input means, said input means having an input coupled to said input RF signal, said input means also having a plurality of outputs, said input means being responsive to an applied command for selecting one of said plurality of outputs for outputting the input RF signal;
output means, having a plurality of inputs and an output, said output means being responsive to an applied command for selecting one of said plurality of inputs of said output means to forward a signal applied to the selected one of the inputs to said output of said output means; and
a bank of filtering means, each individual one of said filtering means having a predetermined frequency pass band and being coupled between a respective individual one of said outputs of the input means and a respective individual one of said inputs of said output means.
4. A method for determining a frequency of an RF signal, comprising the steps of:
sequentially applying the RF signal to selected individual ones of a plurality of filters, each of the plurality of filters having a predetermined pass band;
determining a magnitude of an output signal emanating from individual ones of the plurality of filters;
comparing individual ones of the determined magnitudes to a magnitude of the RF signal; and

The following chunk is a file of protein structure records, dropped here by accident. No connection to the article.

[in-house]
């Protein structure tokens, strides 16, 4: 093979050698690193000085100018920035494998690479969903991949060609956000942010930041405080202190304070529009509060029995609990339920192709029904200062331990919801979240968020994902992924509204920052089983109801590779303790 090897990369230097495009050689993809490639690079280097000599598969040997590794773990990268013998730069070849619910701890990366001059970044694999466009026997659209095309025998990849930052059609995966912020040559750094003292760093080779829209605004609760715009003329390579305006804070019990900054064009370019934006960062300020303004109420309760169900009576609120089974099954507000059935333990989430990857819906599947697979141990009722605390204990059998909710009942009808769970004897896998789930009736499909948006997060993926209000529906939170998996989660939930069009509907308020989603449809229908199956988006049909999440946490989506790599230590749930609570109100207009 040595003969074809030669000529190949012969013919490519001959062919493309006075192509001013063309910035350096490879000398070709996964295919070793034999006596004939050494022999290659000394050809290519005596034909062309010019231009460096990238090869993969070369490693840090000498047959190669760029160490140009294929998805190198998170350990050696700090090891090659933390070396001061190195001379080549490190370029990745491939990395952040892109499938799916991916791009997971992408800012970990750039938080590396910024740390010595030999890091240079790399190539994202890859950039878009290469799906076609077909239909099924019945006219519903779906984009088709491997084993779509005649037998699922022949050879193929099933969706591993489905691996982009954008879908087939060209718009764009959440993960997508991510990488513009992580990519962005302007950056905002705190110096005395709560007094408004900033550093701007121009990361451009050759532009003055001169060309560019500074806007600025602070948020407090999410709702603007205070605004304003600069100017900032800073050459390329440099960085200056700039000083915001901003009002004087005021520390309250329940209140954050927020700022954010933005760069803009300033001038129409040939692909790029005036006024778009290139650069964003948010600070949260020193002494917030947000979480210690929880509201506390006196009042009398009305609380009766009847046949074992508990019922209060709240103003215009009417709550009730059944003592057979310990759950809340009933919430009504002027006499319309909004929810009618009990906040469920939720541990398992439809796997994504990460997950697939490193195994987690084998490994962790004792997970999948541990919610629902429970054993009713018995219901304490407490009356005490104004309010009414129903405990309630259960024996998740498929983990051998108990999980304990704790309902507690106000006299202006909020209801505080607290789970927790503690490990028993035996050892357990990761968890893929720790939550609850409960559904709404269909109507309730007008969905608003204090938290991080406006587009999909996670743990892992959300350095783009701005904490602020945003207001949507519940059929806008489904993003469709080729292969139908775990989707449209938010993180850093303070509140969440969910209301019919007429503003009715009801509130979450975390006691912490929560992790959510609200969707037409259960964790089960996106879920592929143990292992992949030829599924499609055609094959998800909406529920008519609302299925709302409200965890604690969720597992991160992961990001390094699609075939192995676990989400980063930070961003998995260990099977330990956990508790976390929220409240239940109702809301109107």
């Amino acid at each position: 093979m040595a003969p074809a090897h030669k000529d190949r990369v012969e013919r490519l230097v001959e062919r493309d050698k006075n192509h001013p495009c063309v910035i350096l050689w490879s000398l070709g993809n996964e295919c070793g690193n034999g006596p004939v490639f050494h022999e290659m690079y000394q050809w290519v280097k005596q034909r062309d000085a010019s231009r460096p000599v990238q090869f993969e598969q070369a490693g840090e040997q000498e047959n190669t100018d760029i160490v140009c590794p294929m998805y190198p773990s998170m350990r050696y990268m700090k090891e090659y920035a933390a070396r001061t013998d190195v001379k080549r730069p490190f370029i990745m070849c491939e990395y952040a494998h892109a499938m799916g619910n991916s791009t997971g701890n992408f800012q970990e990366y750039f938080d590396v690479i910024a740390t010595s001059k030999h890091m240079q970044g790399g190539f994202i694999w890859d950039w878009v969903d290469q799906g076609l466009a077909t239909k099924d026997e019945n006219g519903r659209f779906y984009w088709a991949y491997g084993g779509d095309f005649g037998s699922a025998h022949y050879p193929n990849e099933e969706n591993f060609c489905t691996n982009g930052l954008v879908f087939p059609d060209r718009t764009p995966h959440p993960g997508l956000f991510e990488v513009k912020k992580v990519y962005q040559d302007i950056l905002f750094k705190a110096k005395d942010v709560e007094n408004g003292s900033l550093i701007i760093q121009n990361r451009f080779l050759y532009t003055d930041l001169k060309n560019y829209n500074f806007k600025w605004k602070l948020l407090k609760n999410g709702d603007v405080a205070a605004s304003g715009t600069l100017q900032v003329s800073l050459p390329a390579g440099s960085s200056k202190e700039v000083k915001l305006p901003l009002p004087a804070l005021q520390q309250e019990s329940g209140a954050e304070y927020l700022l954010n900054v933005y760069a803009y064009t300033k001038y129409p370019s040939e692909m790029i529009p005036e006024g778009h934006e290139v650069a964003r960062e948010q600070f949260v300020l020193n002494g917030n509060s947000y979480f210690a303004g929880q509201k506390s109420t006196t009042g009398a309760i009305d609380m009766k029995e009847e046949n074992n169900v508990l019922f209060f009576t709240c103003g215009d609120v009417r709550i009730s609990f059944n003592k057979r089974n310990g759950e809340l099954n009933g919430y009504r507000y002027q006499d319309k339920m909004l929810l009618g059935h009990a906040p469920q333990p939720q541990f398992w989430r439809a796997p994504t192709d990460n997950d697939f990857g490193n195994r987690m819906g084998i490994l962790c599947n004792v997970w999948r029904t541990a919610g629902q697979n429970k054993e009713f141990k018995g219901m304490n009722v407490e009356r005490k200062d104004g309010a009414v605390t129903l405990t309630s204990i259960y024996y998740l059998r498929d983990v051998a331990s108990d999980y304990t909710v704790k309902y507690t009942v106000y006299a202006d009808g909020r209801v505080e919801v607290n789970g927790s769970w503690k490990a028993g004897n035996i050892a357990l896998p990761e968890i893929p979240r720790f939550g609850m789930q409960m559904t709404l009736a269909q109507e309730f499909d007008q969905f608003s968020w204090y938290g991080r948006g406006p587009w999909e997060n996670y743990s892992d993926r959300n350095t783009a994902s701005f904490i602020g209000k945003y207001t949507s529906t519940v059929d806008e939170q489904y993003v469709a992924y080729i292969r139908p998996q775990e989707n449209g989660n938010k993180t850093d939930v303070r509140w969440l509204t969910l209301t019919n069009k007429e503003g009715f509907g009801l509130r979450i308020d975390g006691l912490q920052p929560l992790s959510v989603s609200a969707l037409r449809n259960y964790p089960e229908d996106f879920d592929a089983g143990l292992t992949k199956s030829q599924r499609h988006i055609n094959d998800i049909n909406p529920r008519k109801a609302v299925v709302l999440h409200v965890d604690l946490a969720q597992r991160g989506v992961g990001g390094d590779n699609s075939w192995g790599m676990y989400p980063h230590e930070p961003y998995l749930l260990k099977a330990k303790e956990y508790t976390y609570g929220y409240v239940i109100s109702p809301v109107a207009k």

determining a frequency of the RF signal as being within the predetermined frequency pass band of a filter that outputs a largest magnitude output signal relative to the magnitude of the RF signal, and where the filter output signal magnitude exceeds a first predetermined reference magnitude level;
wherein the steps of comparing individual ones of the determined magnitudes to a magnitude of the RF signal and determining a frequency of the RF signal include the steps of:
subtracting the magnitude of an output signal emanating from individual ones of the plurality of filters from a magnitude of the RF signal to produce a difference output signal;
comparing the difference output signal magnitude to a second predetermined reference magnitude level;
reporting a signal to a loqic block when a relationship exists between the difference output signal magnitude and the second predetermined reference magnitude level which is substantially equivalent to a predefined relationship, and where the magnitude of the output signal emanating from individual ones of the plurality of filters and the magnitude of the RF signal are substantially equal, wherein the predefined relationship is defined by a characteristic of a first comparator; and
correlating the reported signal to the predetermined frequency pass band of the one individual filter that outputs a largest magnitude signal to determine a frequency of the RF signal.
5. A method as set forth in claim 4 wherein the second predetermined reference magnitude level is adjustably set to a magnitude that is offset relative to the magnitude of the difference output signal such that a signal is reported to the logic block when the magnitude of the output signal emanating from individual ones of the plurality of filters is substantially equal to the magnitude of the RF signal.
6. An apparatus for determining a frequency of an RF signal comprising:
switchable filter means for sequentially applying the RF signal to selected individual ones of a plurality of filtering means, each of said plurality of filtering means having a predetermined frequency pass band;